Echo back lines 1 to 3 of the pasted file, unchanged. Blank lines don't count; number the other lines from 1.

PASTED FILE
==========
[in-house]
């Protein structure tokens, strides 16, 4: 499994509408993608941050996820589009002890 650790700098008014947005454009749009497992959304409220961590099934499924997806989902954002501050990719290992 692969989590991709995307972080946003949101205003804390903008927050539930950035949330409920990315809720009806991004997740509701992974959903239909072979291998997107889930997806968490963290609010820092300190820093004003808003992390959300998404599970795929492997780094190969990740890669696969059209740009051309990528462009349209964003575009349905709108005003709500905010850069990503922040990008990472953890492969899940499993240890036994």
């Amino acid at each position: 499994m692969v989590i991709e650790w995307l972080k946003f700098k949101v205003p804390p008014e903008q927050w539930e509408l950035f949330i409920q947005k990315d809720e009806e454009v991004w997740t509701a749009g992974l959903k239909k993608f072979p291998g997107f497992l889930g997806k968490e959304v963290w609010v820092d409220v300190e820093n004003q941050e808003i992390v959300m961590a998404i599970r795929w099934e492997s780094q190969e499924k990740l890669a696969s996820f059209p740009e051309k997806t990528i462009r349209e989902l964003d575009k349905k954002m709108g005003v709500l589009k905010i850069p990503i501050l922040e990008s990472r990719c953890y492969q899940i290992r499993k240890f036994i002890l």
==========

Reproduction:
[in-house]
């Protein structure tokens, strides 16, 4: 499994509408993608941050996820589009002890 650790700098008014947005454009749009497992959304409220961590099934499924997806989902954002501050990719290992 692969989590991709995307972080946003949101205003804390903008927050539930950035949330409920990315809720009806991004997740509701992974959903239909072979291998997107889930997806968490963290609010820092300190820093004003808003992390959300998404599970795929492997780094190969990740890669696969059209740009051309990528462009349209964003575009349905709108005003709500905010850069990503922040990008990472953890492969899940499993240890036994």
């Amino acid at each position: 499994m692969v989590i991709e650790w995307l972080k946003f700098k949101v205003p804390p008014e903008q927050w539930e509408l950035f949330i409920q947005k990315d809720e009806e454009v991004w997740t509701a749009g992974l959903k239909k993608f072979p291998g997107f497992l889930g997806k968490e959304v963290w609010v820092d409220v300190e820093n004003q941050e808003i992390v959300m961590a998404i599970r795929w099934e492997s780094q190969e499924k990740l890669a696969s996820f059209p740009e051309k997806t990528i462009r349209e989902l964003d575009k349905k954002m709108g005003v709500l589009k905010i850069p990503i501050l922040e990008s990472r990719c953890y492969q899940i290992r499993k240890f036994i002890l």